From the UIL Side By Side

Q: Can a student’s grade be changed for eligibility?

After a failing grade has been recorded, the situations in which a student’s grade may be changed to passing and eligibility status restored are only as follows:
(a) an examination of course graded issued by a classroom teacher is final and may not be changed unless the grade is arbitrary, erroneous, or not consistent with school district grading policy as determined by the board of trustees. The board’s decision may not be appealed. (This is also known as teacher or calculation error.)
(b) Extra credit work or work (including re-test) turned in after the grading period or evaluation has ended may not be considered when determining a student’s eligibility for extracurricular activities except in the case of an “incomplete” grade.

Thank you for your support.

Why are they telling the teachers that they have students active in sports? We all know this. We shouldn’t care. The job of a teacher is to make sure the students understand the material, and if their afternoon head-butting practice interferes with learning, students shouldn’t expect special exemptions. Why are they telling the teachers to make sure that “grades accurately reflect student effort, test/assignment reliability and accuracy”? We all do that, too, and not just for the student athletes. An accurate assessment of a student who doesn’t do the classwork should be FAIL.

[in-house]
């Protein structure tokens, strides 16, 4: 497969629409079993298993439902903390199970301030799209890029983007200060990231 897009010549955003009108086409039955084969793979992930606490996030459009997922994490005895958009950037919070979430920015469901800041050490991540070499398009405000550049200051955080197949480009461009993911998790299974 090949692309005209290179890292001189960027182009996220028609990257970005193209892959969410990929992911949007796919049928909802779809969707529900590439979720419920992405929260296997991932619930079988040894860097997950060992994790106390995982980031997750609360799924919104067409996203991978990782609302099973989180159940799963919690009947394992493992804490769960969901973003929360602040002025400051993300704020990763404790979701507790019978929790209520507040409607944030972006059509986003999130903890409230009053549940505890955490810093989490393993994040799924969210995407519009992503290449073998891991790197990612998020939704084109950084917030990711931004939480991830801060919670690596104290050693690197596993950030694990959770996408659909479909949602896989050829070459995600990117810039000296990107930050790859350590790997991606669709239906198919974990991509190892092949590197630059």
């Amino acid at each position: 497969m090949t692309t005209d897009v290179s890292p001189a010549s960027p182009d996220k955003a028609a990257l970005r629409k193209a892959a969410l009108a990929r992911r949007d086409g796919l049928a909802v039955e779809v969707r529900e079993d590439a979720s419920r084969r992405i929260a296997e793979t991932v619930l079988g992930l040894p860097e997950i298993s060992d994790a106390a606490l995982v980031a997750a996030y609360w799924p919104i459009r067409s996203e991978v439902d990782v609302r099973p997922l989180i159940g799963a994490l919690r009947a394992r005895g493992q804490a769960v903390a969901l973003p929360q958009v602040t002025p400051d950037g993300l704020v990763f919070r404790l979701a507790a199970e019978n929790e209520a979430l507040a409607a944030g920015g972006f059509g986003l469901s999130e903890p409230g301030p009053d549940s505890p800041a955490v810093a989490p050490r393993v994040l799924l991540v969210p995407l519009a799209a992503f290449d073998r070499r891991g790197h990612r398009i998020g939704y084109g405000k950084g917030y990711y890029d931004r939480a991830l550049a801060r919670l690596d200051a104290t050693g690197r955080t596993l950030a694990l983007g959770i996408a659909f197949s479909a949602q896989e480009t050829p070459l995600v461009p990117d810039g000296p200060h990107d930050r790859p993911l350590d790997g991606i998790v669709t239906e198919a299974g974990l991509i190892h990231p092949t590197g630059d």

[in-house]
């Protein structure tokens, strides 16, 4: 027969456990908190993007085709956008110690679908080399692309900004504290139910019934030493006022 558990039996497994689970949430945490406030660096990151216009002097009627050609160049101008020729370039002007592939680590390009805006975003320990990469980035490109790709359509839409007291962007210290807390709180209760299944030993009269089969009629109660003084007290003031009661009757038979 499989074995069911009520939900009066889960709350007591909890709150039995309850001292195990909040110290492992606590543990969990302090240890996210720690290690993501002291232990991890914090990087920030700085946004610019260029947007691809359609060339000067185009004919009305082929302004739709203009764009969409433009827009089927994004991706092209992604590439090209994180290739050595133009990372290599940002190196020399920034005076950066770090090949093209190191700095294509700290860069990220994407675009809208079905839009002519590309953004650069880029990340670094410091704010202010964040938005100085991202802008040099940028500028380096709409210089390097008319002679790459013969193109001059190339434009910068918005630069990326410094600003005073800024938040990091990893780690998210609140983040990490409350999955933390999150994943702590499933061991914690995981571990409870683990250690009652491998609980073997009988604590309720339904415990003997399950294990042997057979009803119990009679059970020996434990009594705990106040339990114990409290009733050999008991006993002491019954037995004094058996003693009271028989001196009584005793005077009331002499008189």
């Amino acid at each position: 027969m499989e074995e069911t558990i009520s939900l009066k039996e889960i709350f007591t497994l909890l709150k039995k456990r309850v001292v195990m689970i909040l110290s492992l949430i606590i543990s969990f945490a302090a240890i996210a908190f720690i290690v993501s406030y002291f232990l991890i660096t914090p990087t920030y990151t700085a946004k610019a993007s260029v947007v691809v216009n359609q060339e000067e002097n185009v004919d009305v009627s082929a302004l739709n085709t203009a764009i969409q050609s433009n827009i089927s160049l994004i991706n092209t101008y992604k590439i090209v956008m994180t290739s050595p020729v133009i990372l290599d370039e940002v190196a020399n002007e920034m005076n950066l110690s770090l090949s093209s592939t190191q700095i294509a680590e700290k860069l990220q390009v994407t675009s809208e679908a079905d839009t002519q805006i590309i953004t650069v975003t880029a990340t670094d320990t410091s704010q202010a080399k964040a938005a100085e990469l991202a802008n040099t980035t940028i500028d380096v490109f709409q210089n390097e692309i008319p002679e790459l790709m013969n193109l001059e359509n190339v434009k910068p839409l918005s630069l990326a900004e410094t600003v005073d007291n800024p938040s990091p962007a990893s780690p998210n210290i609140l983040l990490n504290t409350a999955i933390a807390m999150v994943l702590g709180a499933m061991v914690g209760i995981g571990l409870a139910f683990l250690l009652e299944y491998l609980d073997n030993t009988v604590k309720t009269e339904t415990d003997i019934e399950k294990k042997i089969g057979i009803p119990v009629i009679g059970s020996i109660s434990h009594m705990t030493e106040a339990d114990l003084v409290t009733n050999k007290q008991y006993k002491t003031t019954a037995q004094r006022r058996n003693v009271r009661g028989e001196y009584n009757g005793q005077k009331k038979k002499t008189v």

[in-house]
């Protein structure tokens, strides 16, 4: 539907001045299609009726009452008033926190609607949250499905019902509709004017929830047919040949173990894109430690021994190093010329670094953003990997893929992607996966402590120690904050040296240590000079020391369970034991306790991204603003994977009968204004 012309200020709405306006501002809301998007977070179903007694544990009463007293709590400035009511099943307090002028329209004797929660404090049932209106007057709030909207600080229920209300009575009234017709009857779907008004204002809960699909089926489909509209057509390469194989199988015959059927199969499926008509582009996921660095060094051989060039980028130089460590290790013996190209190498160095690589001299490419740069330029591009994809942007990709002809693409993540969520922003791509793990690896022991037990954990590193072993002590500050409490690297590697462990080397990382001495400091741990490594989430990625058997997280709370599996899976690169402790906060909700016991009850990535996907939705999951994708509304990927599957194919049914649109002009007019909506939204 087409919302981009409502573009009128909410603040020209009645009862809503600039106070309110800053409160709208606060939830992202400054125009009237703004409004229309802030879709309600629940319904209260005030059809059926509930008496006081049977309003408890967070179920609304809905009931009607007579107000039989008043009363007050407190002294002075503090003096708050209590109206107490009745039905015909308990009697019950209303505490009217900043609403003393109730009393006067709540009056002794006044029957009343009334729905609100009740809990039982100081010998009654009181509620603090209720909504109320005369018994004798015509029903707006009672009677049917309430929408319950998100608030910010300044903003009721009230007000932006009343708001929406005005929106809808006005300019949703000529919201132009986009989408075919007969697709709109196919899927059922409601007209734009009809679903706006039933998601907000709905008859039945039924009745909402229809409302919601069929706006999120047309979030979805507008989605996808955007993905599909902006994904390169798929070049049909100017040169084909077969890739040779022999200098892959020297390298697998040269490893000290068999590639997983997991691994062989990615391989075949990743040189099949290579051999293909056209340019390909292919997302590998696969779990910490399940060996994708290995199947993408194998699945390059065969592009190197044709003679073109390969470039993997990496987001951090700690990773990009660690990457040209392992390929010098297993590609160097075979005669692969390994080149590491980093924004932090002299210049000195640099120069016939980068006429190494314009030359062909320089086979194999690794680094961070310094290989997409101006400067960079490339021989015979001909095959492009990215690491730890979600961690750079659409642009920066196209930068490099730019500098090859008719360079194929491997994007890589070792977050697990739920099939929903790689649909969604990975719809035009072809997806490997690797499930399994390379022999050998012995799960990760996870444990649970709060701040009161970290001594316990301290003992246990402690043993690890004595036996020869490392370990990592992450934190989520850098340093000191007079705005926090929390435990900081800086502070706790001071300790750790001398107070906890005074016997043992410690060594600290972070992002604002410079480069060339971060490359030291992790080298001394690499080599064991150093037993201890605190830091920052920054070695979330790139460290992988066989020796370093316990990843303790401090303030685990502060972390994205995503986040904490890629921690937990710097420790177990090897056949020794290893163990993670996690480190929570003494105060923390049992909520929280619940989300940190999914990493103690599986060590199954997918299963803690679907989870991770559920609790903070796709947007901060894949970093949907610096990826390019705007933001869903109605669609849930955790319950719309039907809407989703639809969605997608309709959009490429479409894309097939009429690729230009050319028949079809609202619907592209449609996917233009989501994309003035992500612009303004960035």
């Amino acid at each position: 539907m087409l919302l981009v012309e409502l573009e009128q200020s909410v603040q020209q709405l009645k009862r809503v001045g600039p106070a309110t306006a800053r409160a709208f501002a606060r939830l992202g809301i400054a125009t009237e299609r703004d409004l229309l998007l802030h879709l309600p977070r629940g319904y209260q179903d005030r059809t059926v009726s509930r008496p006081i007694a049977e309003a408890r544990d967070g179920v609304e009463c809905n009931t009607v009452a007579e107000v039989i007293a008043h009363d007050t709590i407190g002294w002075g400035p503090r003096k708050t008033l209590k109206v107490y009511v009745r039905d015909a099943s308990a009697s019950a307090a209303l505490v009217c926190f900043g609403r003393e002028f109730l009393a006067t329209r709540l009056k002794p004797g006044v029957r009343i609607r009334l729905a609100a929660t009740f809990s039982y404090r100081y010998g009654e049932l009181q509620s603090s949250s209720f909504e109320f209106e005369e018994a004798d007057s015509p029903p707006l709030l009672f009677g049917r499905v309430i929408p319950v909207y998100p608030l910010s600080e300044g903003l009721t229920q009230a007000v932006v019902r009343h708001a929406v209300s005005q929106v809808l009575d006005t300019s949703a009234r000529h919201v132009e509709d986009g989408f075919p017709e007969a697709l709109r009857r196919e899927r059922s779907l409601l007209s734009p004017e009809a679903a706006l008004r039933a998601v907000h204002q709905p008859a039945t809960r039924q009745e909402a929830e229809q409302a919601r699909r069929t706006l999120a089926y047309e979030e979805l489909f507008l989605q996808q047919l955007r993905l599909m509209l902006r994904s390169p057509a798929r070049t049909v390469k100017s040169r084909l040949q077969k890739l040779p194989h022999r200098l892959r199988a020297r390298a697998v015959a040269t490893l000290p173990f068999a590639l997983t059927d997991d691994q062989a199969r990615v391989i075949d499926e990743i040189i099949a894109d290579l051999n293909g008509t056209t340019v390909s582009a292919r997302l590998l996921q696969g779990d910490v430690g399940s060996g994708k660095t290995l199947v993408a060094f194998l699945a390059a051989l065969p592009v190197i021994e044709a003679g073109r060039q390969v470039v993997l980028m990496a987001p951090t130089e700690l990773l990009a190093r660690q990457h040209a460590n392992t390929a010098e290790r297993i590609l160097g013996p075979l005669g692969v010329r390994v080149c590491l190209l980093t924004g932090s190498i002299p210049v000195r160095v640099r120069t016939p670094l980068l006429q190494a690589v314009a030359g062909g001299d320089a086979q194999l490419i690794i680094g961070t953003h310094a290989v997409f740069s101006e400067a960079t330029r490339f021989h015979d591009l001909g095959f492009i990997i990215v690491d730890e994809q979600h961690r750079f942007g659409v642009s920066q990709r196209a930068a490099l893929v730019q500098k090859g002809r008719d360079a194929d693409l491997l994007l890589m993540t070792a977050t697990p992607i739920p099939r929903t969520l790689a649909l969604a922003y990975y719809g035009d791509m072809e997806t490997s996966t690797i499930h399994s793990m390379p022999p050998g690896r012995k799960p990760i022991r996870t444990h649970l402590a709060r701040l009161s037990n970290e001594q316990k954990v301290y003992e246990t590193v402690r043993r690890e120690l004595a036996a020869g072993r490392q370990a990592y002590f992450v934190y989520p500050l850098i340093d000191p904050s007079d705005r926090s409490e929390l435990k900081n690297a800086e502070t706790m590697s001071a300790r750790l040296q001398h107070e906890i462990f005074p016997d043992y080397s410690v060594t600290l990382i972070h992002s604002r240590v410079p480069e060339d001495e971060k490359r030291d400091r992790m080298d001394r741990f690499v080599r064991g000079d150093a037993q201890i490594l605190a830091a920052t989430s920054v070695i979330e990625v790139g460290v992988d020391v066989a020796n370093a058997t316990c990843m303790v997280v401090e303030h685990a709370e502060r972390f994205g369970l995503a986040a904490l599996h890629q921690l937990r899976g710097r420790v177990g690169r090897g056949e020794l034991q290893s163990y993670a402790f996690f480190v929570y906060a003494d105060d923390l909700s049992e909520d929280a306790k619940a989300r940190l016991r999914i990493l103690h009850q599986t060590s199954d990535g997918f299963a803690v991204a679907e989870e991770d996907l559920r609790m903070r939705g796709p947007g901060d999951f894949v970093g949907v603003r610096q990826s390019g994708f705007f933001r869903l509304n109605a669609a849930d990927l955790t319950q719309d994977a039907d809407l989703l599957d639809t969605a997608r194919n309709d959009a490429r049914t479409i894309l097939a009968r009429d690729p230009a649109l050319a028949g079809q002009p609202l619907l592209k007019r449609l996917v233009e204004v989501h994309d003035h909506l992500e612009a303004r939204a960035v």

I love how the administration blithely informs teachers that they should give incompletes to students so they can make up the work they should have done during the term later. That is not right. That is expecting teachers to put in extra work beyond the grading period, to help out the boneheads with extra time and instruction…but I suspect there is no talk of extra pay for teachers who do that.

Hey, I have this brilliant, amazing, completely non-intuitive idea: how about if our schools emphasized academics, not sports, and that extra-curricular activities were regarded as an optional side-issue, completely orthogonal to the goals of the school?

(Also on FtB)

Paul Knoepfler has a blog

Hey, this is good news: Nature included a short opinion piece from a stem cell biologist on his experiences blogging, writing the Knoepfler Lab Stem Cell Blog — I’ll have to start following it. He has some good general advice for scientists starting to blog, although I have some reservations about the first bit.

Here are some tips for beginners. Start slowly; wait a day after writing and reread your draft before posting. Try to avoid discussing your own institution, and critique papers or theories in the field in a constructive manner. It is important that you include your own opinions, but do not use your blog to broadcast your opinions about issues that are unrelated to science.